Included in the $8 tasting price is a winery tour, where we learned all about this vineyard – the history, the operation and its wine. Our tour started outside overlooking the vineyard, where we learned more about the history of the winery, the owners and its grapes. 



Next we were escorted inside to see where the magic happens and the wine making takes place. We also learned about the bottling and label making process. Following our tour, we were directed into the tasting room where we were all seated at tables for a sit down tasting with pre-selected wines, both dry and sweet. What made this experience unique as opposed to other wineries we’ve visited over the years is the group tasting accompanied by story-telling of the family and history of the vineyard.  




Treehouse Vineyards and Winery is family-owned and operated and sits on a 200-year-old family farm that opened to the public in 2010. The owners are Phil and Dianne Nordan and they had grape vines on their farm for more than 50 years. Well before the winery became a reality, Phil had decided to build a treehouse that overlooks the vineyard back in 1999, and named it Date Nite.



The treehouse is not built for overnight stays, but does include a couch, outdoor fireplace, phone and rocking chairs, and it can be rented out for up to six adults. Before Treehouse officially opened, Papa’s Dream was built, an overnight treehouse overlooking the rock quarry and vineyards, also available for rent. And lastly, Horsefeathers Hideaway, which can be described as a “modern spacious treehouse” for 2 to 8 people.
The first vines at Treehouse were planted in the Spring of 2005 and currently include eight varieties of Muscadines, which are native to the area – with one variety coming directly from “The Mother Vine” in Manteo. Also planted on the grounds are Carlos and Noble grape varieties, both in the Muscadine family. The grapes for the Viniferous wines come directly from Yadkin Valley.
The main reason to visit a winery is of course the wine. To be as upfront and honest as possible, I simply do not care for muscadine wine. I usually lean more towards dry-style European or California wines, primarily red wines such as Cabernet Sauvignon, Merlot or Malbec. That’s not to say that muscadine wine is not popular, especially in our state. One reason I enjoy wine tasting so much, and especially with others, is that we never have to agree, as everyone’s tastes are different and unique. I prefer to blog about my experiences. And luckily for me, Treehouse produces more than just Muscadine wine. They also make a Merlot, Cabernet Sauvignon, a dry white blend and a reserve Riesling – in addition to several award-winning Muscadine wines.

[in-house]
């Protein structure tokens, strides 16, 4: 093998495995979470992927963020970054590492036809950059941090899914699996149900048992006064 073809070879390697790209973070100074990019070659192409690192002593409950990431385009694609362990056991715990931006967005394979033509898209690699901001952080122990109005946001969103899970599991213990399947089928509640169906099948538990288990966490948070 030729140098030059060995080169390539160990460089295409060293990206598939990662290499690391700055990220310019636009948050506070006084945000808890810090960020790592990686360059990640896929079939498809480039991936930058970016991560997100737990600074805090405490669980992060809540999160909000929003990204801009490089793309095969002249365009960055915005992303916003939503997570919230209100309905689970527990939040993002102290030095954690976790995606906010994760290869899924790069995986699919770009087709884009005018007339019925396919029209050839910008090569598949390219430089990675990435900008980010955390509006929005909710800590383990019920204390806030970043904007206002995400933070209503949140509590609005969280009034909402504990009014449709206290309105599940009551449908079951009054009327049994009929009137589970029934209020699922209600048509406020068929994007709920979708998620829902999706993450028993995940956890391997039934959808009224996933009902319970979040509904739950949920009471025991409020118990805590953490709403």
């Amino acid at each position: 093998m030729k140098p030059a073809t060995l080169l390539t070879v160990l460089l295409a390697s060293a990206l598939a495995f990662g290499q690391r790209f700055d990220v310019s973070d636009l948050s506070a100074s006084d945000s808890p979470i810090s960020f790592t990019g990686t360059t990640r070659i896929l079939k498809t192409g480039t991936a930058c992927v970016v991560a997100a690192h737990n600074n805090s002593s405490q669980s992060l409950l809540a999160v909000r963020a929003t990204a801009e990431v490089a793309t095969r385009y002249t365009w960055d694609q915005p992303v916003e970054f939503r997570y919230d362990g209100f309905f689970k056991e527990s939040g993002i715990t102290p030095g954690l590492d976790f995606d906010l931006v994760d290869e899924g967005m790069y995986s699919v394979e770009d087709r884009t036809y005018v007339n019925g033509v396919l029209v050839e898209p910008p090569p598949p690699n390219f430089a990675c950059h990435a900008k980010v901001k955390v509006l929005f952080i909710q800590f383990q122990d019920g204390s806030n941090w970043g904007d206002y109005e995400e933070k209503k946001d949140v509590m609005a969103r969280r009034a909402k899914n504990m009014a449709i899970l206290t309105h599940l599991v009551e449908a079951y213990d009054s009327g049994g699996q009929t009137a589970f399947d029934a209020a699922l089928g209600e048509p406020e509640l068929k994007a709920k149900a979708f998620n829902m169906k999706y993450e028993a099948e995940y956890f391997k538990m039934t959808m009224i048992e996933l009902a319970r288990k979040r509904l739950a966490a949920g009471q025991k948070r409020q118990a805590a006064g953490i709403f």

The wines on our tasting menu on that warm Friday evening were “Her Way” Cabernet Sauvignon; “Liquid Sunshine” – a blend of Chardonnay, Sauvignon Blanc and Pinot Gris; “Rock Quarry” Riesling (a reserve wine); "Windy Hill" – a semi-dry white Doreen blend; "Sweet Union" – a sweet white Carlos; "Date Nite" – a Doreen blend; "Bailey's Blend" - a semi-sweet red muscadine blend; "Sunset Hills" – a sweet Carlos and Noble blend, and we finished with a wine slushie with our choice of wine which was surprisingly refreshing for such a warm July evening.



The property encourage guests to enjoy a picnic overlooking the scenic vineyards with a glass or bottle of wine. Or better yet, if you’re looking for a unique experience or perhaps a special date night, consider renting the Date Nite Treehouse for an afternoon or evening. We were not able to tour the treehouses on this visit and we later learned that everything is booked into 2018. So, plan ahead!



Treehouse Vineyards also hosts several events, such as:
  • Murder mysteries
  • Live at the Vines music events
  • Dance nights
  • Craft and wine nights
  • Treehouse trivia
One of the signature events takes place on Saturday, September 16 from 11 a.m. to 7 p.m. and that is the Grape Stomping Harvest. This even will include craft and food vendors, contests, bands, tastings and tours. Rumor also has it that a vineyard 5K run may be in the works as an upcoming event.

All in all, I was pleasantly surprised by this experience, and did walk away with a bottle of "Her Way' Cabernet Sauvignon.



Treehouse Vineyards
301 Bay St
Monroe, North Carolina
704-283-4208